It remains one of the scariest scenes at an NHL game.
A player down on the ice, holding his face and screaming after an errant stick or puck hit him in the eye.
And in the wake of Philadelphia Flyers captain Chris Pronger suffering a cut to his right eye after being high-sticked on Monday, two high-profile general managers said they have seen enough.
They want far more players wearing visors, as soon as next season.
“When Chris comes back, he’ll be wearing a visor,” Flyers GM Paul Holmgren said. “We made it mandatory in the American Hockey League. To me, it’s not an issue: Players should wear them.”
Toronto Maple Leafs GM Brian Burke, who was in attendance at the game Monday and had Pronger on his team when the Anaheim Ducks won the Stanley Cup four years ago, agrees.
“Visors should be mandatory for all defencemen, at the least,” Burke said, adding that blueliners are at “a far greater risk” of being hit in the face by a puck because of all the deflections in front of the net.
“I’d want to hear the GMs out on the larger topic [of everyone having to wear them] but I think I would support Homer.”
The turning point for Burke on the issue came in 2006, when Ducks prospect Jordan Smith lost his eye after he was hit by a deflected puck. The injury haunted some of his teammates for years afterwards, with Carolina Hurricanes centre Tim Brent saying recently that Smith’s eye “looked like a squashed grape.”
His pro hockey career was over, at 20, and after Burke visited him several times in hospital, the veteran GM’s mind was made up.
“I don’t want to stand in a hospital room like that ever again,” Burke said at the time.
The AHL made visors mandatory the following season.
In the NHL, visor usage has risen steadily over the past decade, with roughly two-thirds of skaters in the league wearing one – up from just 30 per cent 10 years earlier.
The biggest hurdle to making them mandatory, as they are in most leagues, is the players themselves, as even those who have suffered traumatic eye injuries such as Bryan Berard still advocate for allowing players the choice of whether they play with one.
While the league itself has supported a visor rule for years, the National Hockey League Players’ Association has consistently stated a majority of players want to leave it up to the individuals.
Rugged Montreal Canadiens forward Travis Moen knows something about nearly losing an eye.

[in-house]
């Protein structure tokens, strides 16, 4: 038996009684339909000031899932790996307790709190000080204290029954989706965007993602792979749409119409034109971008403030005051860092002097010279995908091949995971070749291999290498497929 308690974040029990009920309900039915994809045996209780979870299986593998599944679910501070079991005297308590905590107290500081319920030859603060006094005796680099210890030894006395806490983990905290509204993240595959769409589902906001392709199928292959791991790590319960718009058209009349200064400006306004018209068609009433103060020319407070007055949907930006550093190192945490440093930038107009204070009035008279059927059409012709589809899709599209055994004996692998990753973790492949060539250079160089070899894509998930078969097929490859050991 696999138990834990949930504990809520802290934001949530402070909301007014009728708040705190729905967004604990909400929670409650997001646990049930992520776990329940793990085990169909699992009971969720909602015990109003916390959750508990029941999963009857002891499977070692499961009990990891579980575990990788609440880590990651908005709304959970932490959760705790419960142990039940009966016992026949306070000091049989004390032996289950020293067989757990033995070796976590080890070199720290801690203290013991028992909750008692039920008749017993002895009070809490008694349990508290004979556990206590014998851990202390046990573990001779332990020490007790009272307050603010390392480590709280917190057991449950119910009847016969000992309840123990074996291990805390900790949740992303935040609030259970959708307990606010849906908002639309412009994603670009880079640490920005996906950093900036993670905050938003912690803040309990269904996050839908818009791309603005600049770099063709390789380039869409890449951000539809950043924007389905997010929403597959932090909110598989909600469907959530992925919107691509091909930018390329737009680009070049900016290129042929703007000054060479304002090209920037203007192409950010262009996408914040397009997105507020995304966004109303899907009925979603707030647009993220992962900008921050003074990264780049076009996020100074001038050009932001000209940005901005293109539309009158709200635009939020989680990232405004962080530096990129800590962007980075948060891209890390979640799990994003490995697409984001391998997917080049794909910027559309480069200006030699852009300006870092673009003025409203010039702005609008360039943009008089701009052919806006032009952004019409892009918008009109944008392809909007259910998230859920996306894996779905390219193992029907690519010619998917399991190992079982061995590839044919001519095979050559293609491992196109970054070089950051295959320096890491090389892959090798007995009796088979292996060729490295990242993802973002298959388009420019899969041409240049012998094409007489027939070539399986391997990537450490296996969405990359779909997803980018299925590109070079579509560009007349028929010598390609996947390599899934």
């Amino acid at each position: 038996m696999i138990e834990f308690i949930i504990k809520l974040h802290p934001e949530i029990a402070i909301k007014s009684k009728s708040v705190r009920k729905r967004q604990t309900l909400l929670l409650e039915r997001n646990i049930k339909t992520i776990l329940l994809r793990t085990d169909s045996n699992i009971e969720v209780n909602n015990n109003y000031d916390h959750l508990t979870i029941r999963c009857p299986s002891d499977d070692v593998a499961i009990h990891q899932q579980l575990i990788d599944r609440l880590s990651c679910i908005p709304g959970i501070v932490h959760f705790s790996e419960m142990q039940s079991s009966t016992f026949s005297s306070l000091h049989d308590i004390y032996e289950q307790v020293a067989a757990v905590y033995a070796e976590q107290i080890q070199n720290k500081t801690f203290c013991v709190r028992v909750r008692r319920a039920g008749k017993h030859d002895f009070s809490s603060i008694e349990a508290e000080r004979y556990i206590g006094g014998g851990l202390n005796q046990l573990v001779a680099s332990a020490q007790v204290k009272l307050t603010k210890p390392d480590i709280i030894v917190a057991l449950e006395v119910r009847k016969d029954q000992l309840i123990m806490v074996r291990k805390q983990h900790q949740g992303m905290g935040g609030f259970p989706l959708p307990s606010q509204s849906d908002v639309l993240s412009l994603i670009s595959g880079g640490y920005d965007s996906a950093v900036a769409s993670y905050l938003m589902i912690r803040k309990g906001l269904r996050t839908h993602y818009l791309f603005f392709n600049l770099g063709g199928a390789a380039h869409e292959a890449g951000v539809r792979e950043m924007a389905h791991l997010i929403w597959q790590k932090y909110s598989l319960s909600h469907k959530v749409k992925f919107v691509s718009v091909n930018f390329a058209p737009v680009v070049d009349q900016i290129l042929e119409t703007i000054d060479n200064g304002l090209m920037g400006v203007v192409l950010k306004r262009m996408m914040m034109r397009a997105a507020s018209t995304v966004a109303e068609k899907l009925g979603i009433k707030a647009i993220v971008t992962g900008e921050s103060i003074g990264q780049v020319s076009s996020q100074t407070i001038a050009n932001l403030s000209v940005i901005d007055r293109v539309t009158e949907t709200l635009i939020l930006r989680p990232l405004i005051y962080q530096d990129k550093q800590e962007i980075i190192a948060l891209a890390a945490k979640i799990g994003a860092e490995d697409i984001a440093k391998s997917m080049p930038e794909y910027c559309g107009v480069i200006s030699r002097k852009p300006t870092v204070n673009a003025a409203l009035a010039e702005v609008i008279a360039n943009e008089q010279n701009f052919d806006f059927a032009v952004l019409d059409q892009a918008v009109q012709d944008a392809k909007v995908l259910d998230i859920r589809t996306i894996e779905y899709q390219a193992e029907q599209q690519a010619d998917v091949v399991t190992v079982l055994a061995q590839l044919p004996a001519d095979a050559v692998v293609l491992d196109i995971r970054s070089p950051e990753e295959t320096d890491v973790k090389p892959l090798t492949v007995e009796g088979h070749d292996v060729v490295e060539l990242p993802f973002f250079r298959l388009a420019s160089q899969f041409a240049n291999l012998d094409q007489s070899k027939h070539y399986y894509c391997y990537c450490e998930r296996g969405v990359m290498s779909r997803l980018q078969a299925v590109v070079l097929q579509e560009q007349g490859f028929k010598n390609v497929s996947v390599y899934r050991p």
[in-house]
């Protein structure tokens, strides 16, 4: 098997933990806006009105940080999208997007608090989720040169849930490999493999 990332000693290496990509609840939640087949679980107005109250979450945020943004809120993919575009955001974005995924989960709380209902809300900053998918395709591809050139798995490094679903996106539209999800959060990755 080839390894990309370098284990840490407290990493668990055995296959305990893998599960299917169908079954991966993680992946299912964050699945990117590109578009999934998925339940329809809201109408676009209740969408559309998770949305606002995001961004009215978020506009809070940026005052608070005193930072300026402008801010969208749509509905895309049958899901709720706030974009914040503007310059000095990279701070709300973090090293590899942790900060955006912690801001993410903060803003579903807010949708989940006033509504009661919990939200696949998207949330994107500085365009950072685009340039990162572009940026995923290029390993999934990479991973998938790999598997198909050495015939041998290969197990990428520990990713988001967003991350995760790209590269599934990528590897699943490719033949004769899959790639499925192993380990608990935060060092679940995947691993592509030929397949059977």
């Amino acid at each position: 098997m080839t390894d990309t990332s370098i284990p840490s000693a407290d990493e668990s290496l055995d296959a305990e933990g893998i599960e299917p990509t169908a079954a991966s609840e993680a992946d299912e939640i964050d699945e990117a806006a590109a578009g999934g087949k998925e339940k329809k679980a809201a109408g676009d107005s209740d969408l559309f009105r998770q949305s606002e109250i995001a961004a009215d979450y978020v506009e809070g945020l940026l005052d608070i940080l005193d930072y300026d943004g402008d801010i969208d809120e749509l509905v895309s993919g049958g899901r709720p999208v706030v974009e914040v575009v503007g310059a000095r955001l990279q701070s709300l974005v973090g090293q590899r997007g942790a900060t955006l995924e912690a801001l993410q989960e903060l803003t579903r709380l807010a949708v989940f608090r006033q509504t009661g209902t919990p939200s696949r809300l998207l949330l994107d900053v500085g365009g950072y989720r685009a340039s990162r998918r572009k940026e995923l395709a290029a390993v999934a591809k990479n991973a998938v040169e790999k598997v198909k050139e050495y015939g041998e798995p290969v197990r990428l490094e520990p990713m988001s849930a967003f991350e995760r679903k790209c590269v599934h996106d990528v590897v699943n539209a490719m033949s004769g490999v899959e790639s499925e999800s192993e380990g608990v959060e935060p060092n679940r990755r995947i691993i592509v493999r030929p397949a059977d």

While playing against the Ottawa Senators in March of 2010, then-Senator Matt Cullen’s skate came up after he was upended behind the net and slashed through Moen’s eyelid, eyebrow and forehead.
When he returned to the ice a few weeks and more than 50 stitches later, Moen wore a visor, but the experiment was short-lived.
“I tried it, but it didn’t really work for me, it would have taken a lot of getting used to. … I also think with my role it can get in the way,” Moen said in reference to his propensity to occasionally drop the gloves.
And what would Moen, who wore a visor in junior, say if the league were to decide that face shields should be mandatory?
“I wouldn’t complain about it. It would just be a matter of getting used to it, sometimes they fog up, it makes your helmet heavier, it’s just a distraction. But then it would be like that for a lot of guys,” he said.
The Canadiens are something of an outlier in the NHL in that just four of their 23 current roster players don’t wear visors.
Other teams have as many as half their players who skate with no added facial protection.
Tampa Bay Lightning GM Steve Yzerman, who suffered a career-threatening eye injury in his playing days, exhorted his charges last season to consider wearing visors (10 of them went without).
So far, only captain Vincent Lecavalier, whose eye injury prompted Yzerman’s request, has taken him up on it. But for Holmgren, who now has to make do for up to a month without Pronger, there’s no debate.
“I think the improvements with the visor over the last number of years, compared to what it was 10 or 15 years ago, are tremendous,” he said. “Other than getting a little sweat on there sometimes, or maybe a little water, I don’t think the visor is a big issue.
“I think Chris was really scared by this incident here. I’d like to believe that he’d want to wear one.”
With a report from Sean Gordon in Montreal